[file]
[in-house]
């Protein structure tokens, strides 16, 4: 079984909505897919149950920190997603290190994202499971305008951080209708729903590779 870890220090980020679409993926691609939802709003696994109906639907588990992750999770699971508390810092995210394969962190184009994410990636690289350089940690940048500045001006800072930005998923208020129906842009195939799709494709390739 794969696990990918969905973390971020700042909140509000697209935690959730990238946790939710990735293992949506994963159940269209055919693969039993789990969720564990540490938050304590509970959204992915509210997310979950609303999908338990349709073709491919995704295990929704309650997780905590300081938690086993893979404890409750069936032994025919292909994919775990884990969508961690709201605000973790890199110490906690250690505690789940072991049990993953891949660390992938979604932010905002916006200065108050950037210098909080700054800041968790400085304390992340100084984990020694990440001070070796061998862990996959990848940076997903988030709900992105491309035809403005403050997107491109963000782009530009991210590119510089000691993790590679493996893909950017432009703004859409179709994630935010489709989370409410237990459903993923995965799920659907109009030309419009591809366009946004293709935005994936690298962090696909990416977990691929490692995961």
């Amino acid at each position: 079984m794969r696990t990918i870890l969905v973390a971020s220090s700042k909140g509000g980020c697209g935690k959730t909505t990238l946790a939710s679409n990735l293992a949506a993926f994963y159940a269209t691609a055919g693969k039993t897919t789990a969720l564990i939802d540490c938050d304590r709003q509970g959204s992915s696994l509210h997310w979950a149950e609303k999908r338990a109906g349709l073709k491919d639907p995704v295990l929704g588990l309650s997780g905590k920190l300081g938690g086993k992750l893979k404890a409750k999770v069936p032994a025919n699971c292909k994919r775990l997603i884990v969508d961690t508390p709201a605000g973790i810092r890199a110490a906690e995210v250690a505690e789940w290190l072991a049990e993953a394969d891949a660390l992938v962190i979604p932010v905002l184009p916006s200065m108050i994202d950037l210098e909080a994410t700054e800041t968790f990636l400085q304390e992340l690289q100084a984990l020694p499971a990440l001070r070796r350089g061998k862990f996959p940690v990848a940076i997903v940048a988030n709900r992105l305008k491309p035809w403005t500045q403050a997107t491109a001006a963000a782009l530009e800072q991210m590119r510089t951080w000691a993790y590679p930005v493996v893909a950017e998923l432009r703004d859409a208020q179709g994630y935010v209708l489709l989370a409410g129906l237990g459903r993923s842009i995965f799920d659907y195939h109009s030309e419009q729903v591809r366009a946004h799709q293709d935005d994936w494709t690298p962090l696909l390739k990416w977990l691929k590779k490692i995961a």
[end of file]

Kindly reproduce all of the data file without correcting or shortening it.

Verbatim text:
[in-house]
């Protein structure tokens, strides 16, 4: 079984909505897919149950920190997603290190994202499971305008951080209708729903590779 870890220090980020679409993926691609939802709003696994109906639907588990992750999770699971508390810092995210394969962190184009994410990636690289350089940690940048500045001006800072930005998923208020129906842009195939799709494709390739 794969696990990918969905973390971020700042909140509000697209935690959730990238946790939710990735293992949506994963159940269209055919693969039993789990969720564990540490938050304590509970959204992915509210997310979950609303999908338990349709073709491919995704295990929704309650997780905590300081938690086993893979404890409750069936032994025919292909994919775990884990969508961690709201605000973790890199110490906690250690505690789940072991049990993953891949660390992938979604932010905002916006200065108050950037210098909080700054800041968790400085304390992340100084984990020694990440001070070796061998862990996959990848940076997903988030709900992105491309035809403005403050997107491109963000782009530009991210590119510089000691993790590679493996893909950017432009703004859409179709994630935010489709989370409410237990459903993923995965799920659907109009030309419009591809366009946004293709935005994936690298962090696909990416977990691929490692995961």
């Amino acid at each position: 079984m794969r696990t990918i870890l969905v973390a971020s220090s700042k909140g509000g980020c697209g935690k959730t909505t990238l946790a939710s679409n990735l293992a949506a993926f994963y159940a269209t691609a055919g693969k039993t897919t789990a969720l564990i939802d540490c938050d304590r709003q509970g959204s992915s696994l509210h997310w979950a149950e609303k999908r338990a109906g349709l073709k491919d639907p995704v295990l929704g588990l309650s997780g905590k920190l300081g938690g086993k992750l893979k404890a409750k999770v069936p032994a025919n699971c292909k994919r775990l997603i884990v969508d961690t508390p709201a605000g973790i810092r890199a110490a906690e995210v250690a505690e789940w290190l072991a049990e993953a394969d891949a660390l992938v962190i979604p932010v905002l184009p916006s200065m108050i994202d950037l210098e909080a994410t700054e800041t968790f990636l400085q304390e992340l690289q100084a984990l020694p499971a990440l001070r070796r350089g061998k862990f996959p940690v990848a940076i997903v940048a988030n709900r992105l305008k491309p035809w403005t500045q403050a997107t491109a001006a963000a782009l530009e800072q991210m590119r510089t951080w000691a993790y590679p930005v493996v893909a950017e998923l432009r703004d859409a208020q179709g994630y935010v209708l489709l989370a409410g129906l237990g459903r993923s842009i995965f799920d659907y195939h109009s030309e419009q729903v591809r366009a946004h799709q293709d935005d994936w494709t690298p962090l696909l390739k990416w977990l691929k590779k490692i995961a």